Next Thursday, July 10th at 2:00pm I will be doing a craft program at the Manteca branch! My first craft program ever. I'm pretty excited about this bit of business.
I was asked if I could come up with something crafty for teens as a part of the summer reading program. Wanting to stick with the theme of science, I tried to think of something a teen might like to make that still had some element of science involved. Then I remembered a program Kaye did at the Mountain House Branch a while back: Morse code jewelry.
You may find this surprising but, Morse code jewelry is not only a thing, it's a popular thing. Check out Etsy, an online "mall" of handcrafted items, and you'll find loads of listings. While you're poking around on the internet, take a peek at all the pins at Pinterest devoted to the myriad ways of translating Morse code into wearable art. Fun stuff!
|The dits and dahs of Morse code|
For those unfamiliar with Morse code, it is a form of communication that uses electrical signals sent over wires. At one end, a message is translated into a collection of dits (dots), dahs (dashes), and pauses and tapped out on a telegraph key. Each letter and number of the message has it's own unique combination of dits and dahs. At the other end, the signals are received and interpreted into the intended message and can be sent over large distances. It was a breakthrough in long-distance communication in 1836.
|A telegraph key|
|Working the design out|
When I thought about doing my own spin on creating Morse code jewelry I wanted something minimal and stylish. I wasn't ultimately concerned with the readability of the code. Who wants to actually sit there and stare at someone while decoding their jewelry? Nope, not gonna to happen. Talk about awkward! Then I started to hone in on the idea of hidden messages in jewelry. Hidden messages that will be talked about too. The pieces end up looking like they have specific meaning, that they aren't completely random, and that will catch interest.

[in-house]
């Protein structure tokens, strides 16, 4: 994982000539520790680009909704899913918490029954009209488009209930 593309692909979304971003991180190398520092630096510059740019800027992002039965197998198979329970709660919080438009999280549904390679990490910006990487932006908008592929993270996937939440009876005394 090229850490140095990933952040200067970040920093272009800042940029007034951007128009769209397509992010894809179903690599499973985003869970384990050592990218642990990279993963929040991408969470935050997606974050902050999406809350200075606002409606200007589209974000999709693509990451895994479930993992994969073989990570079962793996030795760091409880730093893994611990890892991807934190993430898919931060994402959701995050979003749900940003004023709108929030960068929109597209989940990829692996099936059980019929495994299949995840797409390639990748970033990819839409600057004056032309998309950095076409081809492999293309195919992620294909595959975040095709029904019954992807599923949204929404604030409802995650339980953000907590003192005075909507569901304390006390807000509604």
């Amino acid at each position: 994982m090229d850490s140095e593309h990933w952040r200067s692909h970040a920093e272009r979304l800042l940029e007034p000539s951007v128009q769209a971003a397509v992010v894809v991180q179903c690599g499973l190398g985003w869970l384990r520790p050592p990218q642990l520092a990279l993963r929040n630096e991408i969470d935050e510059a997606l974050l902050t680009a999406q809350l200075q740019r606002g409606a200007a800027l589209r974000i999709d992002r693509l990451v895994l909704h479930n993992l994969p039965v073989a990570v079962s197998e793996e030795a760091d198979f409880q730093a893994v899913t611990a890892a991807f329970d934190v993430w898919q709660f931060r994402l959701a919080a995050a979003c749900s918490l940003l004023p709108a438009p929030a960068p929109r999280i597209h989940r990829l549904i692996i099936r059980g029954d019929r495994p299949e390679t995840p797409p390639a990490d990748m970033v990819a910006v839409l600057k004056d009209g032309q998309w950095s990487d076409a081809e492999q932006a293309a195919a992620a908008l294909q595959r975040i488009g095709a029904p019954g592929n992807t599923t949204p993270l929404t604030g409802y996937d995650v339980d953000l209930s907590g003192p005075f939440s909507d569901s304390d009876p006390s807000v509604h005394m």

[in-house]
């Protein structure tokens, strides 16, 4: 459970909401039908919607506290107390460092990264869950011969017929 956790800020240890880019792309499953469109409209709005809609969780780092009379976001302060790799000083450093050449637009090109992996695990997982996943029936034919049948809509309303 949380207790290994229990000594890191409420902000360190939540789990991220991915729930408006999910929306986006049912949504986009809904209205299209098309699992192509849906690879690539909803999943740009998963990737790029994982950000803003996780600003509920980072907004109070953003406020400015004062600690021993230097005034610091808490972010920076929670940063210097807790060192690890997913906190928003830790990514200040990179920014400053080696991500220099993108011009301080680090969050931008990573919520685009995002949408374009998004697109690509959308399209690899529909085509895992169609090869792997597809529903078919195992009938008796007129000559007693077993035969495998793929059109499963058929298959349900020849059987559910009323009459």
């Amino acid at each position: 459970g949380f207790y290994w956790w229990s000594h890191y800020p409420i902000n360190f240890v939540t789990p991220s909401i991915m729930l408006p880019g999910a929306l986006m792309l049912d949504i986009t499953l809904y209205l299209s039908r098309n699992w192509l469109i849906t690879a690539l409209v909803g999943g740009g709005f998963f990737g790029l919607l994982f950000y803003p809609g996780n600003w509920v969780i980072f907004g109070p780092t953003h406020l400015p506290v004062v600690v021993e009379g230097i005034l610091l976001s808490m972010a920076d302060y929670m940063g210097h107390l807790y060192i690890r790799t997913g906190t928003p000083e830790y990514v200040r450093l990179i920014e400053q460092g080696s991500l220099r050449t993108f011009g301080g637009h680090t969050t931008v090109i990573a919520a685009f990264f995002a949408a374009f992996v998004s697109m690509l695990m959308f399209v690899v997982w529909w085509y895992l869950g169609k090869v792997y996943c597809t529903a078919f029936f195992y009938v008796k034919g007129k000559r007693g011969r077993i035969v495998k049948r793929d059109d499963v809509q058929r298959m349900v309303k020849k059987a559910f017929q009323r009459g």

"Do those necklaces mean something?"
"Why, yes they do! This one says, 'My patronus is a kitten,' and this one says, 'Okay? Okay.' Cool, huh?!"
The first prototypes for the program ended up being a pair of necklaces that states, "Hello beautiful." I decided to represent the dits with one bead of one color and dahs with three beads of a second color. At first I added beads in between the letters and I didn't like the look. And this is the point at which I went for style over readability and chose to run all the letters of one word together. Looking back, I may go back to adding beads between the letters since I forgot what one prototype bracelet says and had trouble deciphering the code!
This may be my first craft program and I might be quite nervous, that's just the type of person I am, but I think we're going to have fun! I want to provide enough instruction so anyone regardless of their experience with making jewelry can feel confident in their end product but also give participants freedom to play with representing the code. I hope it will be fun and interesting for all involved!
For now, I'm off to make informative handouts, yay!
Malia & Kaye